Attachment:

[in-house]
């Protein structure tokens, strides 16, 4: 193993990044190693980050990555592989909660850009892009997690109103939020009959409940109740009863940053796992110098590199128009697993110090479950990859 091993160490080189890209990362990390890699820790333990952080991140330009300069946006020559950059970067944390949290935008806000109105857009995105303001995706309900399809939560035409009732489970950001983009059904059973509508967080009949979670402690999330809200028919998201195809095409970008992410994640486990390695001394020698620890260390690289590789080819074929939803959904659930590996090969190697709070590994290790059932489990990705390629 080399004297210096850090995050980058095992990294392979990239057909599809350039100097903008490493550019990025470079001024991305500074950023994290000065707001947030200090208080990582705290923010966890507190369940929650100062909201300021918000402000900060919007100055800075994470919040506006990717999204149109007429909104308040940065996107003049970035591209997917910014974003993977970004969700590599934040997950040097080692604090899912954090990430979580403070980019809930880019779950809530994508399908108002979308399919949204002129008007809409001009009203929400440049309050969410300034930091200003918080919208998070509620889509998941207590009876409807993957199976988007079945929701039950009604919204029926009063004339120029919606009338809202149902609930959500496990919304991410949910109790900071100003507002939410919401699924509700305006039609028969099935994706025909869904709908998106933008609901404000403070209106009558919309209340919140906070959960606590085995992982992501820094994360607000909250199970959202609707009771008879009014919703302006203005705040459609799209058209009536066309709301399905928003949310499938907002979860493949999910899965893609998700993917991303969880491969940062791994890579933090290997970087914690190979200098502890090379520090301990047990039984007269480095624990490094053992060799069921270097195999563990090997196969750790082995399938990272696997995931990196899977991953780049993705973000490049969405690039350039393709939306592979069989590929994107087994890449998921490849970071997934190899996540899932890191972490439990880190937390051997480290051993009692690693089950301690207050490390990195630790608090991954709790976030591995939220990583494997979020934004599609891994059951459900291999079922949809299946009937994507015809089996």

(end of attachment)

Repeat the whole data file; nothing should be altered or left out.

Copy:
[in-house]
């Protein structure tokens, strides 16, 4: 193993990044190693980050990555592989909660850009892009997690109103939020009959409940109740009863940053796992110098590199128009697993110090479950990859 091993160490080189890209990362990390890699820790333990952080991140330009300069946006020559950059970067944390949290935008806000109105857009995105303001995706309900399809939560035409009732489970950001983009059904059973509508967080009949979670402690999330809200028919998201195809095409970008992410994640486990390695001394020698620890260390690289590789080819074929939803959904659930590996090969190697709070590994290790059932489990990705390629 080399004297210096850090995050980058095992990294392979990239057909599809350039100097903008490493550019990025470079001024991305500074950023994290000065707001947030200090208080990582705290923010966890507190369940929650100062909201300021918000402000900060919007100055800075994470919040506006990717999204149109007429909104308040940065996107003049970035591209997917910014974003993977970004969700590599934040997950040097080692604090899912954090990430979580403070980019809930880019779950809530994508399908108002979308399919949204002129008007809409001009009203929400440049309050969410300034930091200003918080919208998070509620889509998941207590009876409807993957199976988007079945929701039950009604919204029926009063004339120029919606009338809202149902609930959500496990919304991410949910109790900071100003507002939410919401699924509700305006039609028969099935994706025909869904709908998106933008609901404000403070209106009558919309209340919140906070959960606590085995992982992501820094994360607000909250199970959202609707009771008879009014919703302006203005705040459609799209058209009536066309709301399905928003949310499938907002979860493949999910899965893609998700993917991303969880491969940062791994890579933090290997970087914690190979200098502890090379520090301990047990039984007269480095624990490094053992060799069921270097195999563990090997196969750790082995399938990272696997995931990196899977991953780049993705973000490049969405690039350039393709939306592979069989590929994107087994890449998921490849970071997934190899996540899932890191972490439990880190937390051997480290051993009692690693089950301690207050490390990195630790608090991954709790976030591995939220990583494997979020934004599609891994059951459900291999079922949809299946009937994507015809089996």